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JMB hated S Colt

Discussion in 'Firearms Research' started by HisSoldier, Nov 17, 2012.

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  1. HisSoldier

    HisSoldier Member

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    I heard a story that I'd like to hear what validity there is in. Story was that John Browning designed a weapon, showed it to Colt, who poo pooed it. Later JMB saw it in the Colt catalog, and hated him for the rest of his days.

    The only thing I can think of is that the story may be true of other players, but can't be of Colt vs JMB because of a thing called time, my brother pointed out that JMB would had to have designed said gun when he was 7 years old (I checked, that is correct).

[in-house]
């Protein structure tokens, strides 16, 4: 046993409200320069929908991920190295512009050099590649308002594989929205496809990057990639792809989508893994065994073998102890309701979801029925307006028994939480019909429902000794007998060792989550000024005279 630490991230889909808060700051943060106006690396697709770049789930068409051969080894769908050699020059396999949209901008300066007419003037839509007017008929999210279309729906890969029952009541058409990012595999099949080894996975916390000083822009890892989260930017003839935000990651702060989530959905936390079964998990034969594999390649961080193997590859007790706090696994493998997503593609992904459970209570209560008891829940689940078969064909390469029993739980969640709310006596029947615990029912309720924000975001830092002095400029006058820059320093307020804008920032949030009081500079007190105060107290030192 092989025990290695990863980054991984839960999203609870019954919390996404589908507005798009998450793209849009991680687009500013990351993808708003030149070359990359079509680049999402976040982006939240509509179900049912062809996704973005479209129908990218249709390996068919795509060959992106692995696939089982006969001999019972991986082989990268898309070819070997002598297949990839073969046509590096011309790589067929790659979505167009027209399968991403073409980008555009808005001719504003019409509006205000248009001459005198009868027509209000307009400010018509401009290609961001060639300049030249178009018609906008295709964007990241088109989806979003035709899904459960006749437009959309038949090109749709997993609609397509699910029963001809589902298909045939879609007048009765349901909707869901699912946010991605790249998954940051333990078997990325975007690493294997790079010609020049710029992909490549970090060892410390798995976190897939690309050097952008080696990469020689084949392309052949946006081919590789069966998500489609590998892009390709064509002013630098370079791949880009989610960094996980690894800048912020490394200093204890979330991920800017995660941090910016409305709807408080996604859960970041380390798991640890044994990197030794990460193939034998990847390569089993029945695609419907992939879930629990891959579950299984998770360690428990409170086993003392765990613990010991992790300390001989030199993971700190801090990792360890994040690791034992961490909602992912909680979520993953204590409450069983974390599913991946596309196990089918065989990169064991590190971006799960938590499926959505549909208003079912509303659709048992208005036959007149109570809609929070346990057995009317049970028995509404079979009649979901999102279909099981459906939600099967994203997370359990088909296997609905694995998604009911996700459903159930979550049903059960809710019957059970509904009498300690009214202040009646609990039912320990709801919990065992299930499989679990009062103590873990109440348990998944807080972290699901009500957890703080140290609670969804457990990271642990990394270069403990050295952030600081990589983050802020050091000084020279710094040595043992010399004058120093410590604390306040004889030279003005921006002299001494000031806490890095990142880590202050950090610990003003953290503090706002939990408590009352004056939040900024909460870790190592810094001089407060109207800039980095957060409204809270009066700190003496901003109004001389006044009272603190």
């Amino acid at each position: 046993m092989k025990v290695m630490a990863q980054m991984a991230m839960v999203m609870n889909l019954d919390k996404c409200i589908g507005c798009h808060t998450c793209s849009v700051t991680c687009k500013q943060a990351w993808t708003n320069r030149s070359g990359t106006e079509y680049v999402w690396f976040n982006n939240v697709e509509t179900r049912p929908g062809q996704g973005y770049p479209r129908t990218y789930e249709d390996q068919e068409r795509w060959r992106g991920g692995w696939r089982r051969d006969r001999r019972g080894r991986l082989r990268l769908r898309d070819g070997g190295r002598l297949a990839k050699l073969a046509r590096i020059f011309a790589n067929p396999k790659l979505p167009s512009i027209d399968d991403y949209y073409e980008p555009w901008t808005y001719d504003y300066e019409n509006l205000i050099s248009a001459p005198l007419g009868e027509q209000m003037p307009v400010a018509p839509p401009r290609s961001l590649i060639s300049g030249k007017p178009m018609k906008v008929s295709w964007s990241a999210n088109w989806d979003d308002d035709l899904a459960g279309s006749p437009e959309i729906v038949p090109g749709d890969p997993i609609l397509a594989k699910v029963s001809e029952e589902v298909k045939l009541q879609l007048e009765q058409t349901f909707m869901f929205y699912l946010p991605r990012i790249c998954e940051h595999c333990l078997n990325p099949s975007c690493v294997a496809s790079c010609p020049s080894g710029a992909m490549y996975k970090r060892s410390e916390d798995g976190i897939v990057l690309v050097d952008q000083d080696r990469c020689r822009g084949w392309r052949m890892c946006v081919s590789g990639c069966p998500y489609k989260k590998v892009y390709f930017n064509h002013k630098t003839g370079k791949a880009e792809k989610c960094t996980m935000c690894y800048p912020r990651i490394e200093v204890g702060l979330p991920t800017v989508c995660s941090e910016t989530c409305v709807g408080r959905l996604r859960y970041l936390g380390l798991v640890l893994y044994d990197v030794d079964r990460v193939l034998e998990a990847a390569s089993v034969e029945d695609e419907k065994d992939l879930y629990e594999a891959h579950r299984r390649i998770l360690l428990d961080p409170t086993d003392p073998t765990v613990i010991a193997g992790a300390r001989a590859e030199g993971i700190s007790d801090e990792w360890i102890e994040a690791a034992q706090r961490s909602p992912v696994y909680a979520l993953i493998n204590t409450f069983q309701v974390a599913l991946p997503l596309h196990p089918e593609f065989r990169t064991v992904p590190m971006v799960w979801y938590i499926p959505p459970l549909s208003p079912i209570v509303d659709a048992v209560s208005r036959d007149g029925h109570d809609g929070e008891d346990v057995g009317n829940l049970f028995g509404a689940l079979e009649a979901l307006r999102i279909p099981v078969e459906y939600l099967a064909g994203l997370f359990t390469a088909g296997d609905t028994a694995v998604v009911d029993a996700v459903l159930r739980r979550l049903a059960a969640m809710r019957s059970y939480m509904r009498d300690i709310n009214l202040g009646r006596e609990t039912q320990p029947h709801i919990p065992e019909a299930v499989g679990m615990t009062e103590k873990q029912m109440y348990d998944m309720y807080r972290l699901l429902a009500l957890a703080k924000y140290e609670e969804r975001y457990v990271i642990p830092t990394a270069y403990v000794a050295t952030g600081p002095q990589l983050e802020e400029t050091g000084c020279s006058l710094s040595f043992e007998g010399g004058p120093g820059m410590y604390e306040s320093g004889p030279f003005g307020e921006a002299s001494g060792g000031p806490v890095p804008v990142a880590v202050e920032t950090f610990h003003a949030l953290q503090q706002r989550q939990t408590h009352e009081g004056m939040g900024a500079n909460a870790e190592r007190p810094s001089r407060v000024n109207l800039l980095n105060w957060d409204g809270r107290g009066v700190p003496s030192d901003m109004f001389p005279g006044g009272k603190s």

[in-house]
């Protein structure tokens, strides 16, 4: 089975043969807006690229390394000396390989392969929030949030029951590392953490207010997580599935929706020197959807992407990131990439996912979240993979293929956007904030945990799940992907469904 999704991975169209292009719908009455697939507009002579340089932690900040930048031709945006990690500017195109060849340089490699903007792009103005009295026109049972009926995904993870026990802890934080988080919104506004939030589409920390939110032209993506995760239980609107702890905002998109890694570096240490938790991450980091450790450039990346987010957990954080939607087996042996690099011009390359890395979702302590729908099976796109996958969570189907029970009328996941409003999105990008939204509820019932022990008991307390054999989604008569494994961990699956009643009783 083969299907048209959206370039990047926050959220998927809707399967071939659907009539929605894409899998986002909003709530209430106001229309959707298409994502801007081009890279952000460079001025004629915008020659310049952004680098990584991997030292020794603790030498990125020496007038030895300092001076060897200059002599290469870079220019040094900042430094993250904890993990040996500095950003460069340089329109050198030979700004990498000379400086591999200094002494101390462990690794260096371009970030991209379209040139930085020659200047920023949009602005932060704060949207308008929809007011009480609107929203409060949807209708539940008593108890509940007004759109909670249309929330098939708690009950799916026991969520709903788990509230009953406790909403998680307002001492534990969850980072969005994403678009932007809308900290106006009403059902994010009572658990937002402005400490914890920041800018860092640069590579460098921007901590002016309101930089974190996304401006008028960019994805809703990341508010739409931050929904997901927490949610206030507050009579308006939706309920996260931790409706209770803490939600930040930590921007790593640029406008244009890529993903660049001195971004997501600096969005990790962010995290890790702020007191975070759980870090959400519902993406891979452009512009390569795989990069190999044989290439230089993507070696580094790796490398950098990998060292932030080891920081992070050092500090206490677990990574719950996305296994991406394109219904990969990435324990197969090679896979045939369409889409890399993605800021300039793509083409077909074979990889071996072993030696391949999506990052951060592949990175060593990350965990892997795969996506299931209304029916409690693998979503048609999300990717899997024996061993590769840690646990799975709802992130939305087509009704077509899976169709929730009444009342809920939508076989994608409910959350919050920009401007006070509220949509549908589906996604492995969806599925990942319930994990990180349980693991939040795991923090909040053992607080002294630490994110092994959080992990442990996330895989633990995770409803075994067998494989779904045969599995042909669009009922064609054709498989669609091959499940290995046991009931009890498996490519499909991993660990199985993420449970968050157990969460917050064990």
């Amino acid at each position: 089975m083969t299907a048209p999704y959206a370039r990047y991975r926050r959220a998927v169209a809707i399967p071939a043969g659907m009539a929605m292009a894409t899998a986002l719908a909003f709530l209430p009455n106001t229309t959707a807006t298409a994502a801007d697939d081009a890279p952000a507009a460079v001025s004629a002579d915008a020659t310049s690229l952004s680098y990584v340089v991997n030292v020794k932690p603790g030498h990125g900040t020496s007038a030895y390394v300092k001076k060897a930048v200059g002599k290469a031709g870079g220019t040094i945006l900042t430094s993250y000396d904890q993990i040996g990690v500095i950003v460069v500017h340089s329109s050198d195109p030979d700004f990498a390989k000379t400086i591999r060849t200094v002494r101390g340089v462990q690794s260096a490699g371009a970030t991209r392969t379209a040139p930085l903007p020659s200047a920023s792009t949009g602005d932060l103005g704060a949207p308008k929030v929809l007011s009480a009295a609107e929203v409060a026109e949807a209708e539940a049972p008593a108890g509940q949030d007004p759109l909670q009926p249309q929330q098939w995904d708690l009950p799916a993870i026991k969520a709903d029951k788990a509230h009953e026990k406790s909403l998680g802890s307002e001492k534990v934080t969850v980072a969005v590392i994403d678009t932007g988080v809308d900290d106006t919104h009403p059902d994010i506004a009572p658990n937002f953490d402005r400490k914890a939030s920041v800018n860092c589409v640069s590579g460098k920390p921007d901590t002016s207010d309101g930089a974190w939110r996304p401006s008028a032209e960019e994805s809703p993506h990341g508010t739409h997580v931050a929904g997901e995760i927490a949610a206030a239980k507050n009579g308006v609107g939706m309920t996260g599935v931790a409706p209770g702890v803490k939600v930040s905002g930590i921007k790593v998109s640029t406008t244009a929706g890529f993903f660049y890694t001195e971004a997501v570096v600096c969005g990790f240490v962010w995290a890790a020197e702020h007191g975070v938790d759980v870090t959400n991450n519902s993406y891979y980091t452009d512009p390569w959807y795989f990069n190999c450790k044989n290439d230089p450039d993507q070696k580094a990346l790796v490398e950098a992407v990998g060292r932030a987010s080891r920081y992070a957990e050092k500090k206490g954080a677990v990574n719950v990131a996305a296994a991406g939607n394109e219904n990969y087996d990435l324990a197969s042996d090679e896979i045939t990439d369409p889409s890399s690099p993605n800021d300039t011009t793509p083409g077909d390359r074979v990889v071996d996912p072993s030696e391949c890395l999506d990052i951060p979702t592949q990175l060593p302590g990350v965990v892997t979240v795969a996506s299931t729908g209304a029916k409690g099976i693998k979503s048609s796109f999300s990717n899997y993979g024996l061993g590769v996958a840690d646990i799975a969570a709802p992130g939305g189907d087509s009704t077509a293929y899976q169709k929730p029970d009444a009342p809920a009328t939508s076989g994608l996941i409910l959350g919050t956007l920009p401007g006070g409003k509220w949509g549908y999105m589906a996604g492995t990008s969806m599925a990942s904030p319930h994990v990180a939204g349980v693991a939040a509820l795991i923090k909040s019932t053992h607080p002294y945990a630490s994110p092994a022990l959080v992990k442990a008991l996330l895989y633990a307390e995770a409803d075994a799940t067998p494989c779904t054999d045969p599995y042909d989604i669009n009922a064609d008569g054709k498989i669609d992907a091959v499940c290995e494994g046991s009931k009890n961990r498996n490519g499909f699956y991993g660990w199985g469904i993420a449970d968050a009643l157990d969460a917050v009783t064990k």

So, the story may still be true about two other designers, or JMB and some other designer, or,,,,Colt and Remington for instance.

    Has anyone heard anything like that?

    Thanks
     
  2. Tommygunn

    Tommygunn Member

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    Consider:

    John Moses Browning:
    Born 1854 ---- died 1926

    Samuel Colt:
    Born 1814------ died 1862

    So sometime between 1854 and 1862 a ridiculously young Johnnie Browning shows Mr. Samuel Colt a gun? Did Browning's father let kids play with guns?

    I think this didn't happen .....
     
  3. MachIVshooter

    MachIVshooter Member

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    It's BS

    Colt probably produced more Browning patent guns than any other maker.
     
  4. Salmoneye

    Salmoneye Member